1. Cohort analysis examines the academic progress of a single cohort of students as it moves through the educational system, as opposed to comparing the yearly performance of that cohort to other cohorts from previous years. A “cohort” is a single grade level of students (e.g., all of the students currently in the third grade).
2. Pursuant to the Individuals with Disabilities Education Act (“IDEA”), 20 U.S.C. § 1400 et seq., every special education student is entitled to an IEP to guide his or her education. See 20 U.S.C. § 1414.
3. We also note that although the District Court understandably (and properly) cross-applied its ripeness analysis of Claim I to Claim II, see Spellings I, 453 F.Supp.2d at 494, the doctrine of constitutional avoidance further argues in favor of finding Claim II prudentially unripe. As Judge Leval has written:The ripeness principles ․ bear heightened importance when, as in the present case, the potentially unripe question presented for review is a constitutional question. If there is one doctrine more deeply rooted than any other in the process of constitutional adjudication, it is that we ought not to pass on questions of constitutionality ․ unless such adjudication is unavoidable.Bronx Household of Faith v. Bd. of Educ. of City of N.Y., 492 F.3d 89, 114 (Leval, J., concurring) (internal quotation marks omitted). See also Ashwander v. Tennessee Valley Ass'n, 297 U.S. 288, 347 (1936) (Brandeis, J., concurring) (“The Court will not pass upon a constitutional question although properly presented by the record, if there is also present some other ground upon which the case may be disposed of.”).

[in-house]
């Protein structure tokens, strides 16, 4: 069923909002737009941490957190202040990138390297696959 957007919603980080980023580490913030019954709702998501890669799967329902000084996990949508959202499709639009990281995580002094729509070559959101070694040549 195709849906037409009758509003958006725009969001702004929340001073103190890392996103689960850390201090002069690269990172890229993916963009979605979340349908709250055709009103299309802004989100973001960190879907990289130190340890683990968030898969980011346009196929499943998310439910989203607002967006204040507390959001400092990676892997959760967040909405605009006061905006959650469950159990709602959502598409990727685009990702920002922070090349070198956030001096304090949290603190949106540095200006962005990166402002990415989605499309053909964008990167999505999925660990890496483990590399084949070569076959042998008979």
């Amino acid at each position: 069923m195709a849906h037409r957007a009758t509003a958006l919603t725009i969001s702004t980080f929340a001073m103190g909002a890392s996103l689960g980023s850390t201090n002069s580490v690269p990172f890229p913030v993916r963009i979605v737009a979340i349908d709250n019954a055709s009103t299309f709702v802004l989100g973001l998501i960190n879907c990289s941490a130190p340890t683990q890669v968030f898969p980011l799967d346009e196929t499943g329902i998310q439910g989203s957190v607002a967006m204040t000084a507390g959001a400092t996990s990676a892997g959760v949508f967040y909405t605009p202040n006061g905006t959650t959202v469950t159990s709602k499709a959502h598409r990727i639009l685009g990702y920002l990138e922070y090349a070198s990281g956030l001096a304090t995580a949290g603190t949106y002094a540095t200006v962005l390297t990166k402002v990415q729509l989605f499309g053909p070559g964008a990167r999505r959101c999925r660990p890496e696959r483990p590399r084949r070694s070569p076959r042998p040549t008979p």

4. The Sixth Circuit, considering similar claims, found them justiciable. We disagree, and are more persuaded by Judge McKeague's concurrence.
5. The State further contends that its rights are undermined by a finding of unripeness because the State is, in the meantime, either being subjected to an erroneous interpretation of the Act, or else an unconstitutionally ambiguous statute. But this argument merely restates the underlying claims; the delay itself is not the cause of any constitutional infringement that cannot otherwise be addressed in due course. Compare Shalala, 144 F.3d at 227 (finding plaintiffs' underlying First Amendment claim unripe, but noting that a finding of unripeness created a separate prior restraint claim that required immediate disposition).
6. Ironically, the Secretary argued below that the State, had it proposed an amendment about alternate grade testing, “could obtain an administrative hearing and judicial review under the APA” in the event that the Secretary denied the amendment. In response, the State argued that proposing a plan amendment about alternate grade testing would be futile precisely because of the Secretary's track record of failing to provide hearings, as in the case of the State's two already-rejected plan amendments concerning special education testing and ELL phase-in. See Pl. Supp. Br. on Matters Raised during the Apr. 28, 2006 Oral Arg., Doc. No. 64, Connecticut v. Spellings, No. 3:05CV13330 (D.Conn. May 19, 2006), at 11-12.
BARRINGTON D. PARKER, Circuit Judge: